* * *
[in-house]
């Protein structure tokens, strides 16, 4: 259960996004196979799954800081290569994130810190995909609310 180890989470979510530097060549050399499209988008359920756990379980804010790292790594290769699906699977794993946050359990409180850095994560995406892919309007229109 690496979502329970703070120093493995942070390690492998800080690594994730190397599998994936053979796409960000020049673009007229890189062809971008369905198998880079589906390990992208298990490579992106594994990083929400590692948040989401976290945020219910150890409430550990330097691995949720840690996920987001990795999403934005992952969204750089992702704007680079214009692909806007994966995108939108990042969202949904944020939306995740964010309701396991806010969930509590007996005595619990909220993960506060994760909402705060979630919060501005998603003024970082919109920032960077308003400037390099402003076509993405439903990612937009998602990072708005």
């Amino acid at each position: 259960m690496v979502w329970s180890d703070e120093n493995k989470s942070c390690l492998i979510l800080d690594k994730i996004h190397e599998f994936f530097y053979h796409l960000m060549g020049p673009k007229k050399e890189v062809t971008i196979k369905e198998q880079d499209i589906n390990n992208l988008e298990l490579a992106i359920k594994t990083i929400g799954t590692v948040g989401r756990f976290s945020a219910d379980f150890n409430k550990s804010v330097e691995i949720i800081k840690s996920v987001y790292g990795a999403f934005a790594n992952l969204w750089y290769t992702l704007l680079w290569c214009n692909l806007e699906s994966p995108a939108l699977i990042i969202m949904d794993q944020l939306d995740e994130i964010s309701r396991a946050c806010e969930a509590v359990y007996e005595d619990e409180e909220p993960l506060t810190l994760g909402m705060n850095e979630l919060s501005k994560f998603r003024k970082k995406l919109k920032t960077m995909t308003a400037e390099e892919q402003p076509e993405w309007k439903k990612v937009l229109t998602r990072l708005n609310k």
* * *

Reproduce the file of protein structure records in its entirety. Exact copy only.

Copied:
[in-house]
């Protein structure tokens, strides 16, 4: 259960996004196979799954800081290569994130810190995909609310 180890989470979510530097060549050399499209988008359920756990379980804010790292790594290769699906699977794993946050359990409180850095994560995406892919309007229109 690496979502329970703070120093493995942070390690492998800080690594994730190397599998994936053979796409960000020049673009007229890189062809971008369905198998880079589906390990992208298990490579992106594994990083929400590692948040989401976290945020219910150890409430550990330097691995949720840690996920987001990795999403934005992952969204750089992702704007680079214009692909806007994966995108939108990042969202949904944020939306995740964010309701396991806010969930509590007996005595619990909220993960506060994760909402705060979630919060501005998603003024970082919109920032960077308003400037390099402003076509993405439903990612937009998602990072708005």
């Amino acid at each position: 259960m690496v979502w329970s180890d703070e120093n493995k989470s942070c390690l492998i979510l800080d690594k994730i996004h190397e599998f994936f530097y053979h796409l960000m060549g020049p673009k007229k050399e890189v062809t971008i196979k369905e198998q880079d499209i589906n390990n992208l988008e298990l490579a992106i359920k594994t990083i929400g799954t590692v948040g989401r756990f976290s945020a219910d379980f150890n409430k550990s804010v330097e691995i949720i800081k840690s996920v987001y790292g990795a999403f934005a790594n992952l969204w750089y290769t992702l704007l680079w290569c214009n692909l806007e699906s994966p995108a939108l699977i990042i969202m949904d794993q944020l939306d995740e994130i964010s309701r396991a946050c806010e969930a509590v359990y007996e005595d619990e409180e909220p993960l506060t810190l994760g909402m705060n850095e979630l919060s501005k994560f998603r003024k970082k995406l919109k920032t960077m995909t308003a400037e390099e892919q402003p076509e993405w309007k439903k990612v937009l229109t998602r990072l708005n609310k």